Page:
The controversy continues over Environmental Protection Agency Administrator Scott Pruitt’s statement Thursday questioning the most important scientific conclusion about climate change — namely, that it is driven by human beings.
“I think that measuring with precision human activity on the climate is something very challenging to do, and there’s tremendous disagreement about the degree of impact, so no, I would not agree that it’s a primary contributor to the global warming that we see,” Pruitt said on CNBC — triggering a wide range of rebukes in the process.
On Monday, the American Meteorological Society, a key scientific organization whose members have considerable expertise in studying the climate and weather, wrote a letter to Pruitt strongly critiquing the remarks.
“The world’s 7 billion people are causing climate to change and our emissions of carbon dioxide and other greenhouse gases are the primary cause,” wrote the group’s executive director, Keith Seitter. “This is a conclusion based on the comprehensive assessment of scientific evidence. It is based on multiple independent lines of evidence that have been affirmed by thousands of independent scientists and numerous scientific institutions around the world. We are not familiar with any scientific institution with relevant subject matter expertise that has reached a different conclusion.”
The Environmental Protection Agency did not immediately respond to a request for comment on the American Meteorological Society’s letter.
Not long afterward, a group of 30 U.S. scientists who share an expertise in climate change also wrote to Pruitt, with a similar message. As they put it:
… human beings are changing the Earth’s climate. This key conclusion follows from the basic laws of physics. Just as there is no escaping gravity when one steps off a cliff, there is no escaping the warming that follows when we add extra carbon dioxide and other greenhouse gases to the atmosphere.
The signatories included Nobel Laureate Mario Molina, Princeton climate scientist Michael Oppenheimer, the National Center for Atmospheric Research’s Kevin Trenberth and the Carnegie Institution’s Ken Caldeira, among many others.
Climate scientists on Twitter have also taken it upon themselves to set the record straight:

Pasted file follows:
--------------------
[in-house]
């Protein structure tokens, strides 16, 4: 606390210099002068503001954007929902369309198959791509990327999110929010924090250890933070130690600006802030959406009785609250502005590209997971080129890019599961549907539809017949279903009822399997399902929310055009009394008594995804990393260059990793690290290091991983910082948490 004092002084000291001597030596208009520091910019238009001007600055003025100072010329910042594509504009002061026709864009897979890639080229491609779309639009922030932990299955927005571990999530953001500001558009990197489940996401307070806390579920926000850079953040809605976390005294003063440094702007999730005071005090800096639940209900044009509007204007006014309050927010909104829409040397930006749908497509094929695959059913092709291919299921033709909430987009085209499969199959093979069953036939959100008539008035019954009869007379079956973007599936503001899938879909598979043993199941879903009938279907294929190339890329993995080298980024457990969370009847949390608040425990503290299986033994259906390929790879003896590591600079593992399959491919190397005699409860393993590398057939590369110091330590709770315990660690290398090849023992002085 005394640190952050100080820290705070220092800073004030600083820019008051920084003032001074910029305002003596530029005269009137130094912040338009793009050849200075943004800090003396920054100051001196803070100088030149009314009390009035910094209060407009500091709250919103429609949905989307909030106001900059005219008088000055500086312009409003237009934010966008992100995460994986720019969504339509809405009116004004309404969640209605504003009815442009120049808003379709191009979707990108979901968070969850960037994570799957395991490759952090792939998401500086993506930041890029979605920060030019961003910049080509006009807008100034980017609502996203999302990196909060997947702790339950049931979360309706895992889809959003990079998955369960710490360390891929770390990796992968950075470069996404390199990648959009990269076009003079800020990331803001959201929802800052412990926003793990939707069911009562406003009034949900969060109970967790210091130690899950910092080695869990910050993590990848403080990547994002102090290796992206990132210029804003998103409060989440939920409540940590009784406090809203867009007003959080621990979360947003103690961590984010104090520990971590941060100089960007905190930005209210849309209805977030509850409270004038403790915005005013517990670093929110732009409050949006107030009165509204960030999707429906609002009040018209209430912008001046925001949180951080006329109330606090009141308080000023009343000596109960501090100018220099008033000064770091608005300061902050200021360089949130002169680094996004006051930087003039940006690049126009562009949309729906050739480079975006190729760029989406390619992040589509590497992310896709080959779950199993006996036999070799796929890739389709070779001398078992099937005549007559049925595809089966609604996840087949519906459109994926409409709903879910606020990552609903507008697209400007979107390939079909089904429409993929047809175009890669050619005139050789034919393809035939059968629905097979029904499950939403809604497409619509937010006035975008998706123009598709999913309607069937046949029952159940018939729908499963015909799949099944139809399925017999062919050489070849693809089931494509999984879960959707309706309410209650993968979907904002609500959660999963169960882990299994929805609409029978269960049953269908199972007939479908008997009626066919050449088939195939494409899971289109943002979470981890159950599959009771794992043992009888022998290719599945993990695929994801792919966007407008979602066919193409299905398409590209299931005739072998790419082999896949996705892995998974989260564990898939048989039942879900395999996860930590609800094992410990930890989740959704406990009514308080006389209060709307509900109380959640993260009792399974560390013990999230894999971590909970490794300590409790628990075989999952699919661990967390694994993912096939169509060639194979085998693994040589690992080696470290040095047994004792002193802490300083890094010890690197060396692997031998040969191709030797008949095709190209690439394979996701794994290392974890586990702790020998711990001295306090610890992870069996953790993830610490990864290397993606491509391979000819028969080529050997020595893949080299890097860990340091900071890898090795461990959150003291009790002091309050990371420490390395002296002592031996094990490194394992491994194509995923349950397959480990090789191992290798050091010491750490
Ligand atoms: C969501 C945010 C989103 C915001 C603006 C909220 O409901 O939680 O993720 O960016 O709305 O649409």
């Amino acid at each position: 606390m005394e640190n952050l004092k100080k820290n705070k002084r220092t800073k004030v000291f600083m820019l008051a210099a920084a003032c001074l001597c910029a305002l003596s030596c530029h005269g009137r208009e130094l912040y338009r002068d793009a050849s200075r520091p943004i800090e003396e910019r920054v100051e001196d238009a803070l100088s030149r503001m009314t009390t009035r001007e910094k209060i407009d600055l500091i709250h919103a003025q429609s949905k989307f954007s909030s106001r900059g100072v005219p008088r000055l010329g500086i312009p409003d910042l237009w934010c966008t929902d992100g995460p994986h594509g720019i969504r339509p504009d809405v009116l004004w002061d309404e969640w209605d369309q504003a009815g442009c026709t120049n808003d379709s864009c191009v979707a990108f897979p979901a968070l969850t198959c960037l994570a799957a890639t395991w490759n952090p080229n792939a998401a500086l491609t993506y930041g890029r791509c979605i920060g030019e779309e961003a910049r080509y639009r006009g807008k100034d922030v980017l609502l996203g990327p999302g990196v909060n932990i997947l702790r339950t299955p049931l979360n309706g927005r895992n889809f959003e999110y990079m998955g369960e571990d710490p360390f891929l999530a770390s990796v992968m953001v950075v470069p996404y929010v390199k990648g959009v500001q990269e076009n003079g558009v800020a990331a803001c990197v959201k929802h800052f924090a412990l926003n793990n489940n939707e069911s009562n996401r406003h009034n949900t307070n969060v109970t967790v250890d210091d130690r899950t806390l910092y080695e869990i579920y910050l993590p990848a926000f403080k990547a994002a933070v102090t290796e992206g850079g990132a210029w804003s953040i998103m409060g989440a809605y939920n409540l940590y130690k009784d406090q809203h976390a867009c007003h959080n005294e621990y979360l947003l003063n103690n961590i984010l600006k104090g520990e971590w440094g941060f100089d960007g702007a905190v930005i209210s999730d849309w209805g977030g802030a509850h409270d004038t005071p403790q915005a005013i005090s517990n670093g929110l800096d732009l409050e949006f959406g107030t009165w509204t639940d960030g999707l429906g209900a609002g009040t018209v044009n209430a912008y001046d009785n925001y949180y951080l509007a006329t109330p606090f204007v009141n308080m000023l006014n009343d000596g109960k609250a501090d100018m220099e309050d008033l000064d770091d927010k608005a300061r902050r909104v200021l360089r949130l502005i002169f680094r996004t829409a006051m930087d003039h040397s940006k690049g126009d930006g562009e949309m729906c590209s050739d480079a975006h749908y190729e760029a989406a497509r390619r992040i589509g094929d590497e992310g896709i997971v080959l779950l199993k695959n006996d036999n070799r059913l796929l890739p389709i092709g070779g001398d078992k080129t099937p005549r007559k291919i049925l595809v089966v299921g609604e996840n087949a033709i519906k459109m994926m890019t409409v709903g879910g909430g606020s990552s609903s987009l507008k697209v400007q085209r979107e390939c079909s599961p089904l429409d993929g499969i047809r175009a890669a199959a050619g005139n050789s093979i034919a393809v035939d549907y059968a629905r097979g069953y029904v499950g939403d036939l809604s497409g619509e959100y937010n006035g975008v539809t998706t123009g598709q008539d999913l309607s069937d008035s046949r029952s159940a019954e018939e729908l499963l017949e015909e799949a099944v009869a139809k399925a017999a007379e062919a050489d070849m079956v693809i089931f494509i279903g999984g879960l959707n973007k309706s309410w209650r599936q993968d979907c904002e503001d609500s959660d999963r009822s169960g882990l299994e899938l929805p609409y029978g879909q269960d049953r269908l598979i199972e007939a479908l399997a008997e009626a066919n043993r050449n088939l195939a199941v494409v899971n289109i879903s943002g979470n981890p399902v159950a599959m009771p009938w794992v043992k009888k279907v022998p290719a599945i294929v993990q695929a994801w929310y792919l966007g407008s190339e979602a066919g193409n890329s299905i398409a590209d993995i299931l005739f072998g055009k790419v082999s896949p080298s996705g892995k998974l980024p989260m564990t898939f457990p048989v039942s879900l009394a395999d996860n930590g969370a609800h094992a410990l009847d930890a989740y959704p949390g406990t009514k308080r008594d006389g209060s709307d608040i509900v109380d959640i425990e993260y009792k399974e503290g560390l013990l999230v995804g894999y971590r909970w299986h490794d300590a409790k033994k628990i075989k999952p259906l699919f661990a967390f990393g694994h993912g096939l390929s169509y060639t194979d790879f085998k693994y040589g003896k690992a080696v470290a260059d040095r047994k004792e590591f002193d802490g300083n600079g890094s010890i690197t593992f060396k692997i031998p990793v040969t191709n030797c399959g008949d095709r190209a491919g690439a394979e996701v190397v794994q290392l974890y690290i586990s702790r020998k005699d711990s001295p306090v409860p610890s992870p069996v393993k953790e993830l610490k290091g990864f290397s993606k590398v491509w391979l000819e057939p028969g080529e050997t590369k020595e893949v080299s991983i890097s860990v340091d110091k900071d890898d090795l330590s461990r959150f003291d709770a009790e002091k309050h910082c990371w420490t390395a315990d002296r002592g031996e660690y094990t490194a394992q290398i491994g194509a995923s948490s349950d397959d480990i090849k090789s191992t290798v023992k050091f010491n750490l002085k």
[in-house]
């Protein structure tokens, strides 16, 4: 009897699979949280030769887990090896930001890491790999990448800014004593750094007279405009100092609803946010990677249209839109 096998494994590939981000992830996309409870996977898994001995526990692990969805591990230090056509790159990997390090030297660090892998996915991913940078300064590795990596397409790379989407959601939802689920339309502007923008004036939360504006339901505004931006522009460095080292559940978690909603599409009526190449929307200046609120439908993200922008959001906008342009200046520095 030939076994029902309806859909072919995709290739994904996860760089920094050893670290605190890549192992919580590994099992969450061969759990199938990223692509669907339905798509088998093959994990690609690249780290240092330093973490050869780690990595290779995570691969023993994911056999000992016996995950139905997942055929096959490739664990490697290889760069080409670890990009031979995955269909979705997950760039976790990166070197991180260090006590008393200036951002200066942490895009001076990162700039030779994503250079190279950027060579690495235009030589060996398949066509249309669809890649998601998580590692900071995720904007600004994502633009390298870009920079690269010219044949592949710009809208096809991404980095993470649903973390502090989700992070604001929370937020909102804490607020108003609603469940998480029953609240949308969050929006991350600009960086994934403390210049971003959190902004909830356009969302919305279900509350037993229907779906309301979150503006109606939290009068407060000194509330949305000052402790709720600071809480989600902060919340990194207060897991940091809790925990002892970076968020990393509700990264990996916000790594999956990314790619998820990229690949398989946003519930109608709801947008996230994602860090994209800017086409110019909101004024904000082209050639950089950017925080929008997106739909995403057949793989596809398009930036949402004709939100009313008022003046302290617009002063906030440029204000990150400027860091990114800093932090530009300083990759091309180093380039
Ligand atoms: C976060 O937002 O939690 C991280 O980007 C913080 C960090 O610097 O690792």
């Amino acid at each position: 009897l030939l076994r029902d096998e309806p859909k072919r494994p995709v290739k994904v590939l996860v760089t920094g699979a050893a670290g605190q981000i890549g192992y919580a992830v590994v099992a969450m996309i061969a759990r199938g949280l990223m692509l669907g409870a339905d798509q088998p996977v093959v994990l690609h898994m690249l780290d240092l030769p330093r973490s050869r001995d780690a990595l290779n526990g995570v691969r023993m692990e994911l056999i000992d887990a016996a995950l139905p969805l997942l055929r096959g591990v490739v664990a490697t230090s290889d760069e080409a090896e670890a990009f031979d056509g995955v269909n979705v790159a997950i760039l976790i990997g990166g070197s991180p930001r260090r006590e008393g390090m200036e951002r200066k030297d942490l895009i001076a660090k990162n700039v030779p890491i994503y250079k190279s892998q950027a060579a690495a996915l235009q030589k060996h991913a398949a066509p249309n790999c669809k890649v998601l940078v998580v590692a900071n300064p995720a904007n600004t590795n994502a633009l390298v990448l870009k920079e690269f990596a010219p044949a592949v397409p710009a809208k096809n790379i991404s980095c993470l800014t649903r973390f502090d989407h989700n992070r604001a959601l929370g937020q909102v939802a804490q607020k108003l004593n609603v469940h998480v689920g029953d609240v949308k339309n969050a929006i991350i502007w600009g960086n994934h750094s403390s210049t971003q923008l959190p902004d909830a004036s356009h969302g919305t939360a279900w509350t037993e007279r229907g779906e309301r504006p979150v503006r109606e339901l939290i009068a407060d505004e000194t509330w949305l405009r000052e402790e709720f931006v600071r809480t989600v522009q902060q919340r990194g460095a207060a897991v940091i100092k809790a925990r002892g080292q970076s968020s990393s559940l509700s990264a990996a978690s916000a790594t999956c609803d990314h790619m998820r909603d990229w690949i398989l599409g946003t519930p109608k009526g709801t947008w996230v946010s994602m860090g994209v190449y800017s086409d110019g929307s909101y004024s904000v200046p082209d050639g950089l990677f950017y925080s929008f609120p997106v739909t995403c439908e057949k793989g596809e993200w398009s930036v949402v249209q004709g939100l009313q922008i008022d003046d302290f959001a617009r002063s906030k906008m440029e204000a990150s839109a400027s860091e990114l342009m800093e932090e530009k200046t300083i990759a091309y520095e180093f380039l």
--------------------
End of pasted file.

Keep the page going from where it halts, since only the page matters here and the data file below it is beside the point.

Essentially all warming from ~1950 is human caused, & CO2 rise is 70 percent of total forcing in that period. So, 70 percent. Precise enough? https://t.co/M52rcpe6XD
— Gavin Schmidt (@ClimateOfGavin) March 13, 2017
So why are scientists so upset about Pruitt’s words?
In brief: Scientists are confident that human beings are driving global warming because that is the explanation for the current temperature trends that we see — the planet is already about 1 degree Celsius warmer than it was in preindustrial times — that they consider to be best supported by the preponderance of the evidence.
That evidence includes a physical understanding of how carbon dioxide levels in the atmosphere affect the planet’s temperature; evidence from past climates (in which carbon dioxide has served as a key planetary knob controlling temperature); and a stark record of ever rising concentrations of the atmospheric gas that have been predictably accompanied by rising temperatures.
The conclusion is also supported by the lack of any other major factor — such as changes to the sun, the activity of volcanoes, or natural cycles like El Nino — that appears capable of explaining changes to the Earth’s temperature. Finally, it is backed by the results of multiple computer simulations that represent scientists’ most sophisticated mathematical understandings of how the Earth’s system — binding together the atmosphere, the oceans and land surfaces — works.
Accordingly, the U.N.’s Intergovernmental Panel on Climate Change — the top scientific authority on the matter, though it is often rated as rather conservative by scientists — has steadily increased the level of confidence it places in this central conclusion.
In 1995, the IPCC merely said that “the balance of evidence suggests that there is a discernible human influence on global climate.” By 2001, though, the group had concluded it was “likely” that humans were driving global warming. By 2007, the IPCC said it was “very likely.” By 2013, it was saying it was “extremely likely.”
There continue to be think tanks and advocates who say otherwise — but their case becomes harder and harder to make. No wonder, then, that Pruitt’s remarks triggered such a strong response.
“We understand and accept that individuals and institutions both public and private can reach differing conclusions on the decisions and actions to be taken in the face of this reality,” the American Meteorological Society letter finished. “That’s the nature of the political process in a democratic society. But mischaracterizing the science is not the best starting point for a constructive dialogue.”
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